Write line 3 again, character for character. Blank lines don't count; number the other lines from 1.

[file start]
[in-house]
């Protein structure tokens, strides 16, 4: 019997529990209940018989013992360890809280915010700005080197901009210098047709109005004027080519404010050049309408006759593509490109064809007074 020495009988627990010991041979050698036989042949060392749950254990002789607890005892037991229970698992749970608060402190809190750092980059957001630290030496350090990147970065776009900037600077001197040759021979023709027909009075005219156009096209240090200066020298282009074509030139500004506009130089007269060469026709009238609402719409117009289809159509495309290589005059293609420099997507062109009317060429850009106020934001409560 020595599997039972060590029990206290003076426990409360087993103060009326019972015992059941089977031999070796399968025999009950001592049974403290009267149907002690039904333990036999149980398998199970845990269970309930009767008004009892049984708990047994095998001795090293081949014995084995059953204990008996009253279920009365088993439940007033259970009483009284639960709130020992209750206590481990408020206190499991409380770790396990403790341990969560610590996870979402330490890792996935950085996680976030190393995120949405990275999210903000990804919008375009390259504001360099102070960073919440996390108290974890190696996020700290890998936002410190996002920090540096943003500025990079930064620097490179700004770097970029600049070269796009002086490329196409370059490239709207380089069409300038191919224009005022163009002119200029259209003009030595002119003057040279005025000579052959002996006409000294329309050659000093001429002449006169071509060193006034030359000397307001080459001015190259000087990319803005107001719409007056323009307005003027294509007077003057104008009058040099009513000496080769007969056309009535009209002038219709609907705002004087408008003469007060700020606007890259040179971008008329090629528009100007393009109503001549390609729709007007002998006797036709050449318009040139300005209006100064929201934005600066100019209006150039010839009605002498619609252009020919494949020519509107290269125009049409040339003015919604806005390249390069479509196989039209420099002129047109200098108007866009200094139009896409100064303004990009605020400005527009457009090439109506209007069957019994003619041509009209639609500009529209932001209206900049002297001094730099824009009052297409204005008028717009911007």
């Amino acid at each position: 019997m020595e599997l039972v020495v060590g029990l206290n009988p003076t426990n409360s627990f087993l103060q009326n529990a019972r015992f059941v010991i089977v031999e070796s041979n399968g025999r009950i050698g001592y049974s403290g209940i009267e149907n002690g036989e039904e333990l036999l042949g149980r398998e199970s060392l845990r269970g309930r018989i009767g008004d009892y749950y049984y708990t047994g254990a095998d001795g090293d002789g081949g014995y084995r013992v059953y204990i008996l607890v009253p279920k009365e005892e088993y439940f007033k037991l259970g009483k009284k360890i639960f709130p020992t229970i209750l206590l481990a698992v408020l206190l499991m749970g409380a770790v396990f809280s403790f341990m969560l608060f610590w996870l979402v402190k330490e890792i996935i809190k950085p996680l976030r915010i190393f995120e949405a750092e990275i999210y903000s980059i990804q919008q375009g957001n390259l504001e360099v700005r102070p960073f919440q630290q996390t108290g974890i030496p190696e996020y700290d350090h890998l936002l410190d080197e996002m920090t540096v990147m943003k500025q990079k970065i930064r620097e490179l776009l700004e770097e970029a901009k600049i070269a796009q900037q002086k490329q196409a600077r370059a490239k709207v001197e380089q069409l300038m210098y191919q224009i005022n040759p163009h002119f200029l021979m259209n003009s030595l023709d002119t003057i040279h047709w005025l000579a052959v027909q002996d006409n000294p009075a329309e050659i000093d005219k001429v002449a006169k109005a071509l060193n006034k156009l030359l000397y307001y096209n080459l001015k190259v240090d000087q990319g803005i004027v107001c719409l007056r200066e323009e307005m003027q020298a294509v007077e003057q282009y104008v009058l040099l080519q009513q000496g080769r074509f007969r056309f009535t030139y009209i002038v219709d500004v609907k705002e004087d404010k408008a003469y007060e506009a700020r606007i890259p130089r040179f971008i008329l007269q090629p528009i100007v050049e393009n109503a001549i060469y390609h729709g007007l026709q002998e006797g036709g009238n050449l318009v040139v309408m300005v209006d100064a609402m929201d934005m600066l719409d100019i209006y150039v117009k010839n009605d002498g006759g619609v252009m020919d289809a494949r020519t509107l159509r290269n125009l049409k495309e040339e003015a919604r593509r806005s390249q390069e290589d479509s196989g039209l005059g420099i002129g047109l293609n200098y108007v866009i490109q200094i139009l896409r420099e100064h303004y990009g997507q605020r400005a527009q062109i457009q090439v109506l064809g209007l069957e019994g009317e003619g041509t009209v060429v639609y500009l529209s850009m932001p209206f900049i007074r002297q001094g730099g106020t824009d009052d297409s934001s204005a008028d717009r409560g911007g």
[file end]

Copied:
């Amino acid at each position: 019997m020595e599997l039972v020495v060590g029990l206290n009988p003076t426990n409360s627990f087993l103060q009326n529990a019972r015992f059941v010991i089977v031999e070796s041979n399968g025999r009950i050698g001592y049974s403290g209940i009267e149907n002690g036989e039904e333990l036999l042949g149980r398998e199970s060392l845990r269970g309930r018989i009767g008004d009892y749950y049984y708990t047994g254990a095998d001795g090293d002789g081949g014995y084995r013992v059953y204990i008996l607890v009253p279920k009365e005892e088993y439940f007033k037991l259970g009483k009284k360890i639960f709130p020992t229970i209750l206590l481990a698992v408020l206190l499991m749970g409380a770790v396990f809280s403790f341990m969560l608060f610590w996870l979402v402190k330490e890792i996935i809190k950085p996680l976030r915010i190393f995120e949405a750092e990275i999210y903000s980059i990804q919008q375009g957001n390259l504001e360099v700005r102070p960073f919440q630290q996390t108290g974890i030496p190696e996020y700290d350090h890998l936002l410190d080197e996002m920090t540096v990147m943003k500025q990079k970065i930064r620097e490179l776009l700004e770097e970029a901009k600049i070269a796009q900037q002086k490329q196409a600077r370059a490239k709207v001197e380089q069409l300038m210098y191919q224009i005022n040759p163009h002119f200029l021979m259209n003009s030595l023709d002119t003057i040279h047709w005025l000579a052959v027909q002996d006409n000294p009075a329309e050659i000093d005219k001429v002449a006169k109005a071509l060193n006034k156009l030359l000397y307001y096209n080459l001015k190259v240090d000087q990319g803005i004027v107001c719409l007056r200066e323009e307005m003027q020298a294509v007077e003057q282009y104008v009058l040099l080519q009513q000496g080769r074509f007969r056309f009535t030139y009209i002038v219709d500004v609907k705002e004087d404010k408008a003469y007060e506009a700020r606007i890259p130089r040179f971008i008329l007269q090629p528009i100007v050049e393009n109503a001549i060469y390609h729709g007007l026709q002998e006797g036709g009238n050449l318009v040139v309408m300005v209006d100064a609402m929201d934005m600066l719409d100019i209006y150039v117009k010839n009605d002498g006759g619609v252009m020919d289809a494949r020519t509107l159509r290269n125009l049409k495309e040339e003015a919604r593509r806005s390249q390069e290589d479509s196989g039209l005059g420099i002129g047109l293609n200098y108007v866009i490109q200094i139009l896409r420099e100064h303004y990009g997507q605020r400005a527009q062109i457009q090439v109506l064809g209007l069957e019994g009317e003619g041509t009209v060429v639609y500009l529209s850009m932001p209206f900049i007074r002297q001094g730099g106020t824009d009052d297409s934001s204005a008028d717009r409560g911007g």